“We’ve already heard the story that customer demand response, over and over — in extreme heat, extreme cold — is really important. I think there’s more opportunity for systemizing that response,” said Clements, a Democrat.
Regarding energy prices, Glick highlighted the role of natural gas exports in pushing prices up. In recent years, a “dramatic” increase in the amount of natural gas exported to Europe and other regions has caused the price of the fossil fuel to spike, he said. Those exports include not only natural gas sent overseas, but also gas sent by pipeline into Mexico and Canada.
Net natural gas exports by pipeline and by ship this winter are expected to be 24.3 percent higher than during last winter, according to the report from FERC staff. But natural gas production has not kept pace with that spike, Glick noted.
“It’s not necessarily a bad thing if there are strategic reasons we want exports and everyone might benefit from the exports,” he told reporters after the meeting. “But we have to understand those are the consequences.”
Pipelines and ‘unprecedented procedure’
FERC also approved a new natural gas pipeline slated to run through Indiana and Kentucky that is backed by the region’s electric utility. The project has been opposed by environmentalists, who’ve argued that the pipeline isn’t needed.
The commission voted unanimously to approve the Henderson County Expansion Project, a proposal from Texas Gas Transmission LLC that includes a new 23.5-mile-long pipeline. The pipeline project will supply natural gas to CenterPoint Energy’s planned new gas power plant in southern Indiana, which the utility is developing as a replacement for a coal plant.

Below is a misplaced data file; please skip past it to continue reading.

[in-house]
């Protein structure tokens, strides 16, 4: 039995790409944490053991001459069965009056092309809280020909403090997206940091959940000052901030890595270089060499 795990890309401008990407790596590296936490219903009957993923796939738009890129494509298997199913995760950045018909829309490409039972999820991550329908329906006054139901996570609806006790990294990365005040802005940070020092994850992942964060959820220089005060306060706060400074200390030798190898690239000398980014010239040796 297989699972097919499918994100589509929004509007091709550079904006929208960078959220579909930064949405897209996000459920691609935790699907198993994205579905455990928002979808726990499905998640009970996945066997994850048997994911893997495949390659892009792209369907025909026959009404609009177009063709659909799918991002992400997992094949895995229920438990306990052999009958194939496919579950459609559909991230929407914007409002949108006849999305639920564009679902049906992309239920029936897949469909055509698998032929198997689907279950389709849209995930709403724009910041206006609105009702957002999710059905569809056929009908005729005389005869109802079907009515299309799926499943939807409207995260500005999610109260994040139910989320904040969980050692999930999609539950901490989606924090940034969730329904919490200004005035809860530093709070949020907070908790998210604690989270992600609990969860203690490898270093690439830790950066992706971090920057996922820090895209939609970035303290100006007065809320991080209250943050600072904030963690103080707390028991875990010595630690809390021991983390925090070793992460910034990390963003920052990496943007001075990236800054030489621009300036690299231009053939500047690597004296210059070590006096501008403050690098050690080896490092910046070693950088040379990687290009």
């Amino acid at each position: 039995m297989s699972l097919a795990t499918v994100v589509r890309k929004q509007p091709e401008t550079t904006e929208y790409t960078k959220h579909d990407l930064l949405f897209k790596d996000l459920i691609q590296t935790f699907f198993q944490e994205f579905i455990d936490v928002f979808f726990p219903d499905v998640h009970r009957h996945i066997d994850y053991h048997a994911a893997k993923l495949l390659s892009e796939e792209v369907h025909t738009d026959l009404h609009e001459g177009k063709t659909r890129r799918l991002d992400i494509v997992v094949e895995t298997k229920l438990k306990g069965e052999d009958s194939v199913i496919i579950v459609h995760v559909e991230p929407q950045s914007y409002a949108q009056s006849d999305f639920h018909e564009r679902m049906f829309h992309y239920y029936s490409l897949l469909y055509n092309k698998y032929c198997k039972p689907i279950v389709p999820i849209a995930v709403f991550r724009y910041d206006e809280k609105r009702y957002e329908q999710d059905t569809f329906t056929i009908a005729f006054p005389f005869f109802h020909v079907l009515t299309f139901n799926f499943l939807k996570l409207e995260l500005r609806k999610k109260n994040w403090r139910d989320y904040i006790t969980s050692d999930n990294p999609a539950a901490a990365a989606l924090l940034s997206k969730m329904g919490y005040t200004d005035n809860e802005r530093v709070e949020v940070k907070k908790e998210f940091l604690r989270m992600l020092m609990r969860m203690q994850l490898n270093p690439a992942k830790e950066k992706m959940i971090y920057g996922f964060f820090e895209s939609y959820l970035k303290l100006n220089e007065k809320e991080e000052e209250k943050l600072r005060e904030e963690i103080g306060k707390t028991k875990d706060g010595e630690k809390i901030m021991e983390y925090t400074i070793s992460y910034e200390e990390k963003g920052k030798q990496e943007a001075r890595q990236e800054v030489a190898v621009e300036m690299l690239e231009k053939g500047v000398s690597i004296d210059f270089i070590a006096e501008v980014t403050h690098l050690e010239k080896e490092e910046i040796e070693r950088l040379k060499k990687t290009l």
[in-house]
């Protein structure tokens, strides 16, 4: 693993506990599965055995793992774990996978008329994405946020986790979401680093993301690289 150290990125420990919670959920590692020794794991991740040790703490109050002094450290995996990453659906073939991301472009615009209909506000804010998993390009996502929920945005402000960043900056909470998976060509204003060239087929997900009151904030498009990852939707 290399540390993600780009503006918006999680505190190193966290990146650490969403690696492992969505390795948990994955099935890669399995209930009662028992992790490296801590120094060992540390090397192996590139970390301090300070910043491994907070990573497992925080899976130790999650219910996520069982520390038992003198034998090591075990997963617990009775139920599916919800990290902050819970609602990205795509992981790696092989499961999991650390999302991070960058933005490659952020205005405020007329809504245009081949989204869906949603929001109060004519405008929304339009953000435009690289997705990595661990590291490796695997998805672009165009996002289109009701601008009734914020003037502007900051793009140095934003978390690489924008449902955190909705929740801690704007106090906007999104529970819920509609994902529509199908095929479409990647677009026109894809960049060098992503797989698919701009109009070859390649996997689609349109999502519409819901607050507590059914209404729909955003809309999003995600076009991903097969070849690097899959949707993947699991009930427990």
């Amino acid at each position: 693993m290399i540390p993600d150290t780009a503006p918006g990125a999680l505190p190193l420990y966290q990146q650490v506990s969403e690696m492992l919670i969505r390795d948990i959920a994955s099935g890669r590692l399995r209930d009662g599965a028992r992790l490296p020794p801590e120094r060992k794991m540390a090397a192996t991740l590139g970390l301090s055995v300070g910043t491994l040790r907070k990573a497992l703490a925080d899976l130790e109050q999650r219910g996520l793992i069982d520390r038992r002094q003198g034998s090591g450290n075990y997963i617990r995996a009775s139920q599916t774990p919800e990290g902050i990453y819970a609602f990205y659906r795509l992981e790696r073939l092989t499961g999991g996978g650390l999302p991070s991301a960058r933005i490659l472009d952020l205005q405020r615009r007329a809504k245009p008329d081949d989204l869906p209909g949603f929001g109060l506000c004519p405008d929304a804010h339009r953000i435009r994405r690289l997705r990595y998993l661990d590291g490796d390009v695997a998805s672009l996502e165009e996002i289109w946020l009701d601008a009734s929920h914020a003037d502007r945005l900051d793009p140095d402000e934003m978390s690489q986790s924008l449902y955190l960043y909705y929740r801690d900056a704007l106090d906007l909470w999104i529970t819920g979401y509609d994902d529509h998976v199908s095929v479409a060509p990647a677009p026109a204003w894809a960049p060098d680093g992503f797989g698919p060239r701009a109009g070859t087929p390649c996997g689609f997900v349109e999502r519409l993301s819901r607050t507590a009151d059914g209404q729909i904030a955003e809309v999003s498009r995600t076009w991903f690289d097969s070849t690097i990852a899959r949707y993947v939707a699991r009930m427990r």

Opponents of the pipeline have argued that CenterPoint’s new natural gas plant was excessively expensive and unnecessary, making the pipeline unnecessary as well. But the utility said the gas power plant — and the pipeline by extension — would “complement” its growing fleet of renewable energy resources (Energywire, Aug. 24, 2021).
While the commission approved the pipeline, Republican Commissioner James Danly criticized the agency’s handling of pipeline permits under Glick’s leadership. Danly said there have been “significant delays” in the processing of applications for natural gas pipelines and gas export terminals, making it more difficult for companies to pursue their projects and ultimately increasing energy prices.
“In some cases, [delays are] driven by what I view to be as unnecessary gilding the lily for environmental reviews. In some cases, it’s unprecedented procedure being applied,” Danly said.
Glick rejected that characterization, arguing that the commission must conduct thorough analyses of new projects to ensure that decisions withstand legal challenges. There is also no evidence showing that insufficient pipelines have led to higher energy prices in most areas of the country, he added.
“I like to do things the right way and do it right the first time,” Glick said of pipeline reviews.
The commission also issued two orders clarifying how it determines whether two energy companies are affiliated with each other, a step Glick said could help protect consumers from potential self-dealing.
Specifically, the orders asserted that if energy companies regulated by FERC appoint individuals to their boards who are members of other companies, then both companies are deemed to be affiliates of each other. The orders intend to provide more clarity for industry on the issue, Glick said.
“If you have affiliates engaging in self-dealing, and we have no way of knowing it or seeing it because we don’t consider [the] two entities as affiliates, we’re not going to be able to protect consumers adequately enough,” he said.